Our brains are really good at finding patterns – think connecting cause and effect and correlated events. Sometimes we even see patterns when they’re not there. Maybe you called an old acquaintance the wrong name to their face one week, and a few weeks later you dropped one of your mum’s new wine glasses, and then you ruined a load of whites with a red sock. These incidents aren’t significant or meaningful in isolation, but if your negative self-talk is left unchecked, it starts rubbing its hands together and says, ‘Look at all this evidence that proves you’re an incompetent fuck up. You are clumsy and careless and it’s a wonder anyone gives you any responsibility. You can’t adult and you should feel bad and dwell on this for ages.’ If you don’t challenge this chatter, it can create firm negative self-beliefs and the longer it goes on unchecked, the more these false beliefs can become ingrained in your identity. So how exactly do swap the negative for the positive?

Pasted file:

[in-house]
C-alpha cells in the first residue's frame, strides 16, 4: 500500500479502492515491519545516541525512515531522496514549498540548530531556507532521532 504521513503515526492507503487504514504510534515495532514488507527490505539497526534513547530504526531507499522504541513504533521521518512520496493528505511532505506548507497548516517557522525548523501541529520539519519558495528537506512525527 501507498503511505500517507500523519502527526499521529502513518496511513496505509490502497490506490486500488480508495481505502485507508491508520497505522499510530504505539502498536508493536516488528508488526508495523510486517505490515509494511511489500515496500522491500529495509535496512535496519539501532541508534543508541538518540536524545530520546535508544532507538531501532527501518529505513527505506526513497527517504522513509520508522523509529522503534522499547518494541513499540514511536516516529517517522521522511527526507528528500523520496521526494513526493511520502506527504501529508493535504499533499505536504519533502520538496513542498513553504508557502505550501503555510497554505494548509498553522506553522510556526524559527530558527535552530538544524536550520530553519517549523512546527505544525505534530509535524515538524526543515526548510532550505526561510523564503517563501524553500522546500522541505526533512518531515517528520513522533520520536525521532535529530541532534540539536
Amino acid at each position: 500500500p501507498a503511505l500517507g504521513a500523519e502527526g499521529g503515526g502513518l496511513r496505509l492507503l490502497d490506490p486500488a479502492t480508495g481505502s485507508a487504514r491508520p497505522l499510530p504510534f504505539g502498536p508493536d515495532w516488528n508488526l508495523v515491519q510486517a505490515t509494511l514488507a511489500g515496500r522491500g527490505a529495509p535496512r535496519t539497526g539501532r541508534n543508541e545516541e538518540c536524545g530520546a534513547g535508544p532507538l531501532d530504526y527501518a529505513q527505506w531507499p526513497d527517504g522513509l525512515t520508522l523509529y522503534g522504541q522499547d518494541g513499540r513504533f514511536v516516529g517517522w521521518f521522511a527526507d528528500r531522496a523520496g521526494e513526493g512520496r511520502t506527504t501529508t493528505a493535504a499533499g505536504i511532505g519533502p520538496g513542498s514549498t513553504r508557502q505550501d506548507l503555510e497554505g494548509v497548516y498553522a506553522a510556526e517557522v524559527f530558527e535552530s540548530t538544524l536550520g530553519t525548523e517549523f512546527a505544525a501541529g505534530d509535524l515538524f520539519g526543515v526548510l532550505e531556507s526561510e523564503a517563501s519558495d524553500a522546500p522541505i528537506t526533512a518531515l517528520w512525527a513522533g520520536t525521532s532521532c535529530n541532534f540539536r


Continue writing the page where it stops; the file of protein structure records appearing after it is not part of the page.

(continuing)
Object and overpower
Just because your internal monologue said it, doesn’t mean it’s true. Your self-talk is an unreliable narrator with a flair for the melodramatic. It’s likely to have a strong negative bias and a proclivity for jumping to conclusions and is an unforgiving judge too – what a prick. So if you tune into your self-talk and it’s saying you’re garbage, question why. Pull the thread and unravel why your brain is saying that about itself. Just because you did something stupid doesn’t mean you are stupid. And you can sub in the most relevant adjective for you here – clumsy, unthinking, selfish, etc. Occasional fuck ups and missteps don’t need to define you. If you do something unthinking and your self-talk turns negative and you create a narrative about your being selfish and egocentric, the first step to stopping that is acknowledging it. Try using a phrase that acknowledges it and stops it from spiralling out of control. I often find myself saying, ‘Okay, that’s enough.’ And then follow it up with a gentle positive affirmation, ‘you’re doing fine.’
What to do when you fuck up